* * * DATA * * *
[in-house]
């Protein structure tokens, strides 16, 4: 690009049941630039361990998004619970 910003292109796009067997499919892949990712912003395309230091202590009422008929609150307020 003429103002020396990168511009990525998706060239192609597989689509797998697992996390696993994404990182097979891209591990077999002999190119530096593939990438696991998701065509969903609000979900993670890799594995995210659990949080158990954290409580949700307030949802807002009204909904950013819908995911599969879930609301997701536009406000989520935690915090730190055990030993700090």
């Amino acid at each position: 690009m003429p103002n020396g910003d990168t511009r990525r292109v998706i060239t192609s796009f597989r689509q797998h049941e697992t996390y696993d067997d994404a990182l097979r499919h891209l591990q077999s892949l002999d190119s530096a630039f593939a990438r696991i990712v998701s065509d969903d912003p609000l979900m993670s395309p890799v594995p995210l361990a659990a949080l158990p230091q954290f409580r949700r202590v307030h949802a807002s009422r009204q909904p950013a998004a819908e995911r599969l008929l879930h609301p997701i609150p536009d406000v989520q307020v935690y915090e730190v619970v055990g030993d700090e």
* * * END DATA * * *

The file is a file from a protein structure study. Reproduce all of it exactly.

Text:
[in-house]
């Protein structure tokens, strides 16, 4: 690009049941630039361990998004619970 910003292109796009067997499919892949990712912003395309230091202590009422008929609150307020 003429103002020396990168511009990525998706060239192609597989689509797998697992996390696993994404990182097979891209591990077999002999190119530096593939990438696991998701065509969903609000979900993670890799594995995210659990949080158990954290409580949700307030949802807002009204909904950013819908995911599969879930609301997701536009406000989520935690915090730190055990030993700090």
């Amino acid at each position: 690009m003429p103002n020396g910003d990168t511009r990525r292109v998706i060239t192609s796009f597989r689509q797998h049941e697992t996390y696993d067997d994404a990182l097979r499919h891209l591990q077999s892949l002999d190119s530096a630039f593939a990438r696991i990712v998701s065509d969903d912003p609000l979900m993670s395309p890799v594995p995210l361990a659990a949080l158990p230091q954290f409580r949700r202590v307030h949802a807002s009422r009204q909904p950013a998004a819908e995911r599969l008929l879930h609301p997701i609150p536009d406000v989520q307020v935690y915090e730190v619970v055990g030993d700090e």